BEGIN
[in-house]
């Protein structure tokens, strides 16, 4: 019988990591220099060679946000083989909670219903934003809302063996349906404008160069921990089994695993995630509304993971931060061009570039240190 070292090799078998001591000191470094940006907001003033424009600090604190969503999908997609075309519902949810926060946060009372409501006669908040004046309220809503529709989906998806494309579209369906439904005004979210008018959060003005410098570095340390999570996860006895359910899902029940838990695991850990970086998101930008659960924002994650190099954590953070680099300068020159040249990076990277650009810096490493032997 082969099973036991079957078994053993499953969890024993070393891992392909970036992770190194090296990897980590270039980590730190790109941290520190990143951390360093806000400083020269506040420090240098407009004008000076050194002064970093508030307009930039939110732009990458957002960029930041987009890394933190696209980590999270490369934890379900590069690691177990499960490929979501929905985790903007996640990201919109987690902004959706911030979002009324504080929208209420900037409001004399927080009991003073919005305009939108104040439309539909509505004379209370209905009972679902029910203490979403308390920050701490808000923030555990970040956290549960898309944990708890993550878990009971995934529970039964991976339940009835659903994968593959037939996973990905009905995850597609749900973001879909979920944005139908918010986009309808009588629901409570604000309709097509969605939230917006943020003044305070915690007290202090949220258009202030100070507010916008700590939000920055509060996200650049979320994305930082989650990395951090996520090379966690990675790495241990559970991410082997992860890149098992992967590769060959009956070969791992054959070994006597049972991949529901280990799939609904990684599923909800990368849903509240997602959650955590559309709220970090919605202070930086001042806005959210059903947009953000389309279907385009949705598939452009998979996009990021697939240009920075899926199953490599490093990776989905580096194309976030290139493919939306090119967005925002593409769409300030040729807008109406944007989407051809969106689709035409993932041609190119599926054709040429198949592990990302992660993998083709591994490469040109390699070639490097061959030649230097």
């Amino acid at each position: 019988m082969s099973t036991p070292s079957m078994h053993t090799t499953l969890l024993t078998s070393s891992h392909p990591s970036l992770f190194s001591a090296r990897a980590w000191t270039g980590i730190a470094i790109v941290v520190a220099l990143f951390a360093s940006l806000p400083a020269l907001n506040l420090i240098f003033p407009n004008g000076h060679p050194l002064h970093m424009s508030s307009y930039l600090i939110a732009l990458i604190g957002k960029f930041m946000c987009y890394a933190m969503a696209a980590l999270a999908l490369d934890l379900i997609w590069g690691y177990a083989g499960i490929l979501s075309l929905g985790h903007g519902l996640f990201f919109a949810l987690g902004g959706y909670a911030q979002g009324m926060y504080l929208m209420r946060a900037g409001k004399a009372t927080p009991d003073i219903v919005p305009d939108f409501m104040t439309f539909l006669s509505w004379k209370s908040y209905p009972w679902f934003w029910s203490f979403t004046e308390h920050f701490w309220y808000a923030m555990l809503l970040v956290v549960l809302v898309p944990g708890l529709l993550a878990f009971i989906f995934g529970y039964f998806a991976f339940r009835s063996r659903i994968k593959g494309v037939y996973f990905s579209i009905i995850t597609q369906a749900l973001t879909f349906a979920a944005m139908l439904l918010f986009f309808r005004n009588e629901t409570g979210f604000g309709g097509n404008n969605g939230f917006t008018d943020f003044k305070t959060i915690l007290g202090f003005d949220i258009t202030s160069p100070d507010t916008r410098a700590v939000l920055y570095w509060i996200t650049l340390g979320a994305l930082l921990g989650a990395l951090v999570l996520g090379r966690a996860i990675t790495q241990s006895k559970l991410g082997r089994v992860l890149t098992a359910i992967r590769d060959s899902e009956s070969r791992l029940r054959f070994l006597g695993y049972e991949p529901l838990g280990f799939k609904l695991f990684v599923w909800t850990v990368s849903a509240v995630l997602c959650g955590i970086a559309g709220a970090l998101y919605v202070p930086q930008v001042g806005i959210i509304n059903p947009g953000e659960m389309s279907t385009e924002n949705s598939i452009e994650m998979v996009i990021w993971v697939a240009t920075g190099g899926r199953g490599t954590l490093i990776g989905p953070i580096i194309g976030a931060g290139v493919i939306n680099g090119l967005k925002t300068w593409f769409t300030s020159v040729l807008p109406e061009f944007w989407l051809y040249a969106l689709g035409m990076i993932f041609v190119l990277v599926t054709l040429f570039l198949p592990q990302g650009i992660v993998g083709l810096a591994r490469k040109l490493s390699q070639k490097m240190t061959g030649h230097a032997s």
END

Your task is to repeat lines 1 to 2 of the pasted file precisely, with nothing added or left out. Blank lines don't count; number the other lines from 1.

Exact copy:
[in-house]
């Protein structure tokens, strides 16, 4: 019988990591220099060679946000083989909670219903934003809302063996349906404008160069921990089994695993995630509304993971931060061009570039240190 070292090799078998001591000191470094940006907001003033424009600090604190969503999908997609075309519902949810926060946060009372409501006669908040004046309220809503529709989906998806494309579209369906439904005004979210008018959060003005410098570095340390999570996860006895359910899902029940838990695991850990970086998101930008659960924002994650190099954590953070680099300068020159040249990076990277650009810096490493032997 082969099973036991079957078994053993499953969890024993070393891992392909970036992770190194090296990897980590270039980590730190790109941290520190990143951390360093806000400083020269506040420090240098407009004008000076050194002064970093508030307009930039939110732009990458957002960029930041987009890394933190696209980590999270490369934890379900590069690691177990499960490929979501929905985790903007996640990201919109987690902004959706911030979002009324504080929208209420900037409001004399927080009991003073919005305009939108104040439309539909509505004379209370209905009972679902029910203490979403308390920050701490808000923030555990970040956290549960898309944990708890993550878990009971995934529970039964991976339940009835659903994968593959037939996973990905009905995850597609749900973001879909979920944005139908918010986009309808009588629901409570604000309709097509969605939230917006943020003044305070915690007290202090949220258009202030100070507010916008700590939000920055509060996200650049979320994305930082989650990395951090996520090379966690990675790495241990559970991410082997992860890149098992992967590769060959009956070969791992054959070994006597049972991949529901280990799939609904990684599923909800990368849903509240997602959650955590559309709220970090919605202070930086001042806005959210059903947009953000389309279907385009949705598939452009998979996009990021697939240009920075899926199953490599490093990776989905580096194309976030290139493919939306090119967005925002593409769409300030040729807008109406944007989407051809969106689709035409993932041609190119599926054709040429198949592990990302992660993998083709591994490469040109390699070639490097061959030649230097």